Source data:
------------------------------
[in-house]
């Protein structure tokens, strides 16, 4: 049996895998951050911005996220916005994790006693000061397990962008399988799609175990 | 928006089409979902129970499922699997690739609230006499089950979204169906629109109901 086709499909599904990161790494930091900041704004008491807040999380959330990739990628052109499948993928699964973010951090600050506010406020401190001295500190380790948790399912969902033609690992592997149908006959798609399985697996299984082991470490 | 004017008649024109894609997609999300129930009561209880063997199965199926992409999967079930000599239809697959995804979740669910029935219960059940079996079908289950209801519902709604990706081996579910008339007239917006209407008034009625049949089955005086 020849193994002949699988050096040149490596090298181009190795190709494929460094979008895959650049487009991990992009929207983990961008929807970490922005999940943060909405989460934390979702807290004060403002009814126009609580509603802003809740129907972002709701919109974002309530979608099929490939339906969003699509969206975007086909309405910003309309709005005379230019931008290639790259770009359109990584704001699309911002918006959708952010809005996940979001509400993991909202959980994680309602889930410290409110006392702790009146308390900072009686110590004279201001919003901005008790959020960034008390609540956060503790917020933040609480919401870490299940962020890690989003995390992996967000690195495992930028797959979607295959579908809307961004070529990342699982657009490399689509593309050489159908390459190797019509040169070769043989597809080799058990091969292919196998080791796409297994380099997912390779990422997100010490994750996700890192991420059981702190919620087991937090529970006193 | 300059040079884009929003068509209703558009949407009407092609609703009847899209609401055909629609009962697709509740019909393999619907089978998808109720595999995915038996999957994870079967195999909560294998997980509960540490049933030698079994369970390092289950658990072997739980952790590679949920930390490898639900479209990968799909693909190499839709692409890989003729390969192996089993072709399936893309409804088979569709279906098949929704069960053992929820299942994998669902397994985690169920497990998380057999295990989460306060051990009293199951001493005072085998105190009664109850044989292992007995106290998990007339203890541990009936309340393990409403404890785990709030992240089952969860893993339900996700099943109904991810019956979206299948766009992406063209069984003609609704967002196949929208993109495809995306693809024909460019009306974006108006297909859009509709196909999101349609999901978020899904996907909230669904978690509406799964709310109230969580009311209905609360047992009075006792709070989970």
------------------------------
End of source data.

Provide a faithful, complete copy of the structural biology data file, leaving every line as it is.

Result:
[in-house]
């Protein structure tokens, strides 16, 4: 049996895998951050911005996220916005994790006693000061397990962008399988799609175990 | 928006089409979902129970499922699997690739609230006499089950979204169906629109109901 086709499909599904990161790494930091900041704004008491807040999380959330990739990628052109499948993928699964973010951090600050506010406020401190001295500190380790948790399912969902033609690992592997149908006959798609399985697996299984082991470490 | 004017008649024109894609997609999300129930009561209880063997199965199926992409999967079930000599239809697959995804979740669910029935219960059940079996079908289950209801519902709604990706081996579910008339007239917006209407008034009625049949089955005086 020849193994002949699988050096040149490596090298181009190795190709494929460094979008895959650049487009991990992009929207983990961008929807970490922005999940943060909405989460934390979702807290004060403002009814126009609580509603802003809740129907972002709701919109974002309530979608099929490939339906969003699509969206975007086909309405910003309309709005005379230019931008290639790259770009359109990584704001699309911002918006959708952010809005996940979001509400993991909202959980994680309602889930410290409110006392702790009146308390900072009686110590004279201001919003901005008790959020960034008390609540956060503790917020933040609480919401870490299940962020890690989003995390992996967000690195495992930028797959979607295959579908809307961004070529990342699982657009490399689509593309050489159908390459190797019509040169070769043989597809080799058990091969292919196998080791796409297994380099997912390779990422997100010490994750996700890192991420059981702190919620087991937090529970006193 | 300059040079884009929003068509209703558009949407009407092609609703009847899209609401055909629609009962697709509740019909393999619907089978998808109720595999995915038996999957994870079967195999909560294998997980509960540490049933030698079994369970390092289950658990072997739980952790590679949920930390490898639900479209990968799909693909190499839709692409890989003729390969192996089993072709399936893309409804088979569709279906098949929704069960053992929820299942994998669902397994985690169920497990998380057999295990989460306060051990009293199951001493005072085998105190009664109850044989292992007995106290998990007339203890541990009936309340393990409403404890785990709030992240089952969860893993339900996700099943109904991810019956979206299948766009992406063209069984003609609704967002196949929208993109495809995306693809024909460019009306974006108006297909859009509709196909999101349609999901978020899904996907909230669904978690509406799964709310109230969580009311209905609360047992009075006792709070989970």